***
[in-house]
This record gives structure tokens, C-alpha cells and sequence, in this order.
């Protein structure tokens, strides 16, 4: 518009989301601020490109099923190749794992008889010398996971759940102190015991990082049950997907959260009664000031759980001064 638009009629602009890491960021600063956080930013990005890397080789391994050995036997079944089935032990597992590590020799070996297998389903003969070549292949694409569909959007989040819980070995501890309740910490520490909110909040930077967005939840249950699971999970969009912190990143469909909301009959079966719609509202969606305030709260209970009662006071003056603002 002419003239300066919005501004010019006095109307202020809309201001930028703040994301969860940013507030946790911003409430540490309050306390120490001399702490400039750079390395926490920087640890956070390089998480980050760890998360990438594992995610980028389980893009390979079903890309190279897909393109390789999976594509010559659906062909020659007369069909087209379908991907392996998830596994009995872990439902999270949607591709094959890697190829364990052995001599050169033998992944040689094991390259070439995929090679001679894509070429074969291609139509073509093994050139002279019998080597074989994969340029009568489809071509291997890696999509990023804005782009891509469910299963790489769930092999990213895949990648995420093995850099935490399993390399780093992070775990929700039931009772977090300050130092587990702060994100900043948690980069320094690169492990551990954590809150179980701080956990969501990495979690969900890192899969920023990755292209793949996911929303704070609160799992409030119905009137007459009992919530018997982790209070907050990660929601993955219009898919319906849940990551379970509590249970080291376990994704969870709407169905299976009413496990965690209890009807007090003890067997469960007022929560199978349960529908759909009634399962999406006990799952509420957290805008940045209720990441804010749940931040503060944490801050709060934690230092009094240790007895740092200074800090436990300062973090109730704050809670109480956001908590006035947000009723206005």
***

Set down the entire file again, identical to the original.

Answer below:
[in-house]
This record gives structure tokens, C-alpha cells and sequence, in this order.
């Protein structure tokens, strides 16, 4: 518009989301601020490109099923190749794992008889010398996971759940102190015991990082049950997907959260009664000031759980001064 638009009629602009890491960021600063956080930013990005890397080789391994050995036997079944089935032990597992590590020799070996297998389903003969070549292949694409569909959007989040819980070995501890309740910490520490909110909040930077967005939840249950699971999970969009912190990143469909909301009959079966719609509202969606305030709260209970009662006071003056603002 002419003239300066919005501004010019006095109307202020809309201001930028703040994301969860940013507030946790911003409430540490309050306390120490001399702490400039750079390395926490920087640890956070390089998480980050760890998360990438594992995610980028389980893009390979079903890309190279897909393109390789999976594509010559659906062909020659007369069909087209379908991907392996998830596994009995872990439902999270949607591709094959890697190829364990052995001599050169033998992944040689094991390259070439995929090679001679894509070429074969291609139509073509093994050139002279019998080597074989994969340029009568489809071509291997890696999509990023804005782009891509469910299963790489769930092999990213895949990648995420093995850099935490399993390399780093992070775990929700039931009772977090300050130092587990702060994100900043948690980069320094690169492990551990954590809150179980701080956990969501990495979690969900890192899969920023990755292209793949996911929303704070609160799992409030119905009137007459009992919530018997982790209070907050990660929601993955219009898919319906849940990551379970509590249970080291376990994704969870709407169905299976009413496990965690209890009807007090003890067997469960007022929560199978349960529908759909009634399962999406006990799952509420957290805008940045209720990441804010749940931040503060944490801050709060934690230092009094240790007895740092200074800090436990300062973090109730704050809670109480956001908590006035947000009723206005």